Sunday, October 19, 2008

October 19-25th, 2008: National Infertility Awareness Week

Today I am recognizing National Infertility Awareness Week, a movement to raise awareness about the disease of infertility which affects 7.3 million Americans.

My "About Me" says after overcoming a few obstacles, I am blessed to be a mother. My husband and I dealt with infertility from the moment we thought about starting a family. I met with my family doctor for a check-up, explaining we were going to try to get pregnant soon, and after a month of tests, found myself with a brain tumor diagnosis (pituitary tumor). To top it off, I was assured that if I got pregnant, the hormones would cause the tumor to grow rapidly.

Months later, after an MRI confirmed that God had indeed healed me, (the doctors assured me this was completely impossible), we sought advice from an infertility doctor who specialized in patients with pituitary tumors. During our first appointment she advised me to undergo a round of chemotherapy drugs. Immediately after that statement, she took a phone call from the nurse advising her we were already pregnant! The pregnancy was not without it's trials (including 4 months of bedrest due to preterm labor), but no ill effects from the tumor. Olivia Faith was born full-term and healthy.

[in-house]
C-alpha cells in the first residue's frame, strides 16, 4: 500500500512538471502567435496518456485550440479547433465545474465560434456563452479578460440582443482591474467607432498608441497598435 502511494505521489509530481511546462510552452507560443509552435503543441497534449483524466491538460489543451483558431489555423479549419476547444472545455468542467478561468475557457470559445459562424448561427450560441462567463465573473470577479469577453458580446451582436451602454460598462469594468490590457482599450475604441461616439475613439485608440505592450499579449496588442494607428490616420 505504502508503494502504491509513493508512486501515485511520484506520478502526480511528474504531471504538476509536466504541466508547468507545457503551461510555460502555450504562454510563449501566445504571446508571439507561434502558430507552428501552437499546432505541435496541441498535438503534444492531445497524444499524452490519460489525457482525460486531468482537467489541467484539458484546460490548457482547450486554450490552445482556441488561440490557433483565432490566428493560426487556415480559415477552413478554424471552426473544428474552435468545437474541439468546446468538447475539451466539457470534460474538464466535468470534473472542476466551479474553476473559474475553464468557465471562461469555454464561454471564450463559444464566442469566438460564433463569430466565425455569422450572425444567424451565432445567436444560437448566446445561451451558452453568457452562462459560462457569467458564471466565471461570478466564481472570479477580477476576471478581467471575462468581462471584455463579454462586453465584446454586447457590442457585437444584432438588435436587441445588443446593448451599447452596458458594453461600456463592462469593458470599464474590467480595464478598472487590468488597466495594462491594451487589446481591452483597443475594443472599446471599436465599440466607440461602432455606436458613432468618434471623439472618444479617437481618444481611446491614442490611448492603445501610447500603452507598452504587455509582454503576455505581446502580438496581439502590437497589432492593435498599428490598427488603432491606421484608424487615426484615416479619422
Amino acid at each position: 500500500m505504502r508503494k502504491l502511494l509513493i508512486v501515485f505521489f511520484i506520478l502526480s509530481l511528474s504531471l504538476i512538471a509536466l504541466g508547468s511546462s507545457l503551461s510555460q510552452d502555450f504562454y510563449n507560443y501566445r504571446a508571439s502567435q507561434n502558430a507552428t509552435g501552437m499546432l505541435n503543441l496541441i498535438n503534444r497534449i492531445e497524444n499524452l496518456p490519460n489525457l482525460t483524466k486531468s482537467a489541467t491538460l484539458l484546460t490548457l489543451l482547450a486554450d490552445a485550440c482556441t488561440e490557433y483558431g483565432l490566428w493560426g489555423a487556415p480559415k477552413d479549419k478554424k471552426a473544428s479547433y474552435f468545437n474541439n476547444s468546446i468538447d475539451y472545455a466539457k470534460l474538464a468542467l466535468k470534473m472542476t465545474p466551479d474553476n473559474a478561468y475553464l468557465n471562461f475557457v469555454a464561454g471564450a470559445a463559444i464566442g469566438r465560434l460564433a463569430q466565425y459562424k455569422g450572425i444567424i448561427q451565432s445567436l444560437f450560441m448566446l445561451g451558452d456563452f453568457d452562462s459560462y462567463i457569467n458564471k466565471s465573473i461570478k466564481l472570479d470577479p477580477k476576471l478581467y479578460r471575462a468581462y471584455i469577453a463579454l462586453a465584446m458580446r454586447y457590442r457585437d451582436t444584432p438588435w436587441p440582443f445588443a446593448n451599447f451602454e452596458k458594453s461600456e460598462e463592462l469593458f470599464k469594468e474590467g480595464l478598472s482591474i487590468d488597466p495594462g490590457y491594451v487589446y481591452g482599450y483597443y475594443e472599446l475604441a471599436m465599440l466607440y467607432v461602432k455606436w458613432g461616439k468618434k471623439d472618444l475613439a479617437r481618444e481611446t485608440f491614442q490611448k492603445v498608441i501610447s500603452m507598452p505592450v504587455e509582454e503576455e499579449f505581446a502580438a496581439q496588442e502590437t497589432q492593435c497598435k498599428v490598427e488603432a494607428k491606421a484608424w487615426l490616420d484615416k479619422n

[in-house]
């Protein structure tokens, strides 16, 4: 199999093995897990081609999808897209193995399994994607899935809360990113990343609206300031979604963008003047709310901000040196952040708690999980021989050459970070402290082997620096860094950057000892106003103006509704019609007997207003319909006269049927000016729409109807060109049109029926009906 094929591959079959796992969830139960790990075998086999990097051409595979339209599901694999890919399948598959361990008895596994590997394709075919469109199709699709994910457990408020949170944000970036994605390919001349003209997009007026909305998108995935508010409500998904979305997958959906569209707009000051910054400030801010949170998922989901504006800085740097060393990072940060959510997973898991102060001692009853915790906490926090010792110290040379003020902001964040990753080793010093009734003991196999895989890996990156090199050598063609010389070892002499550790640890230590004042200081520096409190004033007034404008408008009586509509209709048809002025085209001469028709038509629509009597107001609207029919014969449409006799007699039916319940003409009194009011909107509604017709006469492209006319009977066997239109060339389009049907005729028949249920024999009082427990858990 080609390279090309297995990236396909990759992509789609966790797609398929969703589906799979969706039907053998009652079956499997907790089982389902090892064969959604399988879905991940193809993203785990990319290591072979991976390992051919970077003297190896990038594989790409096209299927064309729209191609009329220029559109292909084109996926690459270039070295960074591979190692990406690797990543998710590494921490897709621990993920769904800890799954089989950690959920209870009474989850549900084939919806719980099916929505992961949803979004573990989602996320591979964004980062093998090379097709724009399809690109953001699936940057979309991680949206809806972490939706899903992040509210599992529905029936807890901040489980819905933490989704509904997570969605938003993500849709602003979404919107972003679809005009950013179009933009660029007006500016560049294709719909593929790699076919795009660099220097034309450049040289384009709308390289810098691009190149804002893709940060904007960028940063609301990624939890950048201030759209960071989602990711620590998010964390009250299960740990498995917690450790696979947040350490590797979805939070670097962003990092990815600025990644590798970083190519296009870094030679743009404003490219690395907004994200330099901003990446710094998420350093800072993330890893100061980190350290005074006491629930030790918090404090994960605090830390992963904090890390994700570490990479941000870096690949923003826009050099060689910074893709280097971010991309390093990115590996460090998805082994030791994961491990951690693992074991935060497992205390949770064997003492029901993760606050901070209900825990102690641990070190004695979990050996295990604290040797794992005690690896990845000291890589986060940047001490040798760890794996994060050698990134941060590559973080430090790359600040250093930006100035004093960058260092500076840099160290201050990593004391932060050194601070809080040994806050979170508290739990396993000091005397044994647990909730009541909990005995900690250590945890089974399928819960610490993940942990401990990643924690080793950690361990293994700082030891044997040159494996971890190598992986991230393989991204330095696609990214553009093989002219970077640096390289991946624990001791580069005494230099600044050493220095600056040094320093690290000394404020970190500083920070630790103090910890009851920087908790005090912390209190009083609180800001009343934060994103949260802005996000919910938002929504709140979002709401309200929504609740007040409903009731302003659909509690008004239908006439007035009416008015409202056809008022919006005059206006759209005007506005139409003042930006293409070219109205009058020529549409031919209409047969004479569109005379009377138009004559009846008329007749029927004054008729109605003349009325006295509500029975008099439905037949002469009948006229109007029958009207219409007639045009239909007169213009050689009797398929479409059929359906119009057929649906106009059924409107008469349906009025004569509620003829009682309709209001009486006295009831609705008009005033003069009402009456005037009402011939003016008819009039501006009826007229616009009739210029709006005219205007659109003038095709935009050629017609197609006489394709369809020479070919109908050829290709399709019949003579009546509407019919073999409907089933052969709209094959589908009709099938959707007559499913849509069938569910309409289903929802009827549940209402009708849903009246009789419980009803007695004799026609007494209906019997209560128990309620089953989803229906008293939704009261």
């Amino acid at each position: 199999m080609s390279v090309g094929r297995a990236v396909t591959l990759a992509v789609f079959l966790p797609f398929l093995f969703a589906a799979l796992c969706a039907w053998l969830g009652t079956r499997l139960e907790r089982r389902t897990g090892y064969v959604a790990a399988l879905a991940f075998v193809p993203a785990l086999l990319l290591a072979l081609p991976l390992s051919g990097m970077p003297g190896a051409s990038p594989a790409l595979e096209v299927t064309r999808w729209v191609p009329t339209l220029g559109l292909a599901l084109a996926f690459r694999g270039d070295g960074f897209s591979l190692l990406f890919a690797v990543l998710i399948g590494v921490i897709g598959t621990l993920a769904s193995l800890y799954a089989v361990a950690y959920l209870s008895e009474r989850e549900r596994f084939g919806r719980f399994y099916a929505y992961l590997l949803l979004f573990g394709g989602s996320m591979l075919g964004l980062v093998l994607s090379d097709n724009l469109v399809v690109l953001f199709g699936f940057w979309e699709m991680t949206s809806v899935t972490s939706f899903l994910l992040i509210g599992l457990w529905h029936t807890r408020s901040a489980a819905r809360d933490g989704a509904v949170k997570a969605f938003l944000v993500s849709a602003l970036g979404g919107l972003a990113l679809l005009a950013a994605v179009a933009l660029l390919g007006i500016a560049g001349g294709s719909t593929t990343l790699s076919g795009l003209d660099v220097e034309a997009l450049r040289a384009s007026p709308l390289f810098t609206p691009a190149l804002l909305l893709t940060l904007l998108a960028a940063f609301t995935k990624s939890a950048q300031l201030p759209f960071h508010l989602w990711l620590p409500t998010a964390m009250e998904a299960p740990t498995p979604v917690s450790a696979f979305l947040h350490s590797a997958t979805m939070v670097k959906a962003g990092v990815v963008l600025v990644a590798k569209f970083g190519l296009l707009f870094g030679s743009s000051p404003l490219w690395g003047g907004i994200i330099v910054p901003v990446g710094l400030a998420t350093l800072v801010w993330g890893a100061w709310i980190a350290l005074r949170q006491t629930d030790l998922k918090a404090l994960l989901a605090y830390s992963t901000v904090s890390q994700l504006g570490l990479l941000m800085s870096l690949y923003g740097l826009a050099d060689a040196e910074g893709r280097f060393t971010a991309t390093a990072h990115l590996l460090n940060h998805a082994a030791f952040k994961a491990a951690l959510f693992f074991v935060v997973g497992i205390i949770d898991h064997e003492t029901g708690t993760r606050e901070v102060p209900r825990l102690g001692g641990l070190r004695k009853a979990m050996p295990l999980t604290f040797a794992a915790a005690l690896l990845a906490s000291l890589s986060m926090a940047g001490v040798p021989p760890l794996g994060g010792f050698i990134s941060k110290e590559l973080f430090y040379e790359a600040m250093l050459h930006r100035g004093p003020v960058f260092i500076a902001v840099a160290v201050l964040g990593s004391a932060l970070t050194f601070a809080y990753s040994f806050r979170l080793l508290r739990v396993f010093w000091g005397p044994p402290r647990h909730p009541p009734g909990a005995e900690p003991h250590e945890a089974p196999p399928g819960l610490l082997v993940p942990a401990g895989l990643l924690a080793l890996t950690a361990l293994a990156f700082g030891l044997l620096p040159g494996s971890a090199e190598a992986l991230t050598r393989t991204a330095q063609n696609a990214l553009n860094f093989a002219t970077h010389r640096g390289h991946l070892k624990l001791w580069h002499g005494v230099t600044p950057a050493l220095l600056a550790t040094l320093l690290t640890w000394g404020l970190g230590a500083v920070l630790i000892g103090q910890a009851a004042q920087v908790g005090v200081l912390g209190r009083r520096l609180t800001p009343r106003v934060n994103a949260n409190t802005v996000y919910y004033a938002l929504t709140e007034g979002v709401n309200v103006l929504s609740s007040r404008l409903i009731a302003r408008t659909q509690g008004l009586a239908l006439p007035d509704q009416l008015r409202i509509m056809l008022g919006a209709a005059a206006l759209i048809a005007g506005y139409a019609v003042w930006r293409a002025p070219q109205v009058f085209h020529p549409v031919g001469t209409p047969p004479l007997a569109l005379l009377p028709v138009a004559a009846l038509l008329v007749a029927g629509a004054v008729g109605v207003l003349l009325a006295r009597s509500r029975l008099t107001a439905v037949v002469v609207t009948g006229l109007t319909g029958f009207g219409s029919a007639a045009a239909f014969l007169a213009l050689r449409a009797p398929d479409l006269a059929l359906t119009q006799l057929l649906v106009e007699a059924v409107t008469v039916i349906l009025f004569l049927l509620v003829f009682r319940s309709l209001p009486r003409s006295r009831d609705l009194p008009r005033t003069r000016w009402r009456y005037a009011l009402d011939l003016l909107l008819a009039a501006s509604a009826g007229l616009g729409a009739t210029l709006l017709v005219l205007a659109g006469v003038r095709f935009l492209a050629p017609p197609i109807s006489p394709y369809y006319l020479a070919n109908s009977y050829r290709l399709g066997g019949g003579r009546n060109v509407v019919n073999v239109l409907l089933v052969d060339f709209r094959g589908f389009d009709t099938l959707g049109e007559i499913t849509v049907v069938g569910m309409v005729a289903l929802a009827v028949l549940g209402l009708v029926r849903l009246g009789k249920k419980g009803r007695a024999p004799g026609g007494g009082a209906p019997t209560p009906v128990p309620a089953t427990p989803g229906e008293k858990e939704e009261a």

Our story continues with another couple years of what is called secondary infertility, usually defined as the inability to conceive or carry a pregnancy to term after successfully and naturally conceiving one or more children. Many diagnoses were given, including severe endometriosis. One surgery later, and once again a natural pregnancy was confirmed by an infertility doctor. Another eventful pregnancy ensued (with more bedrest). And Madeline Joy was born full-term as well.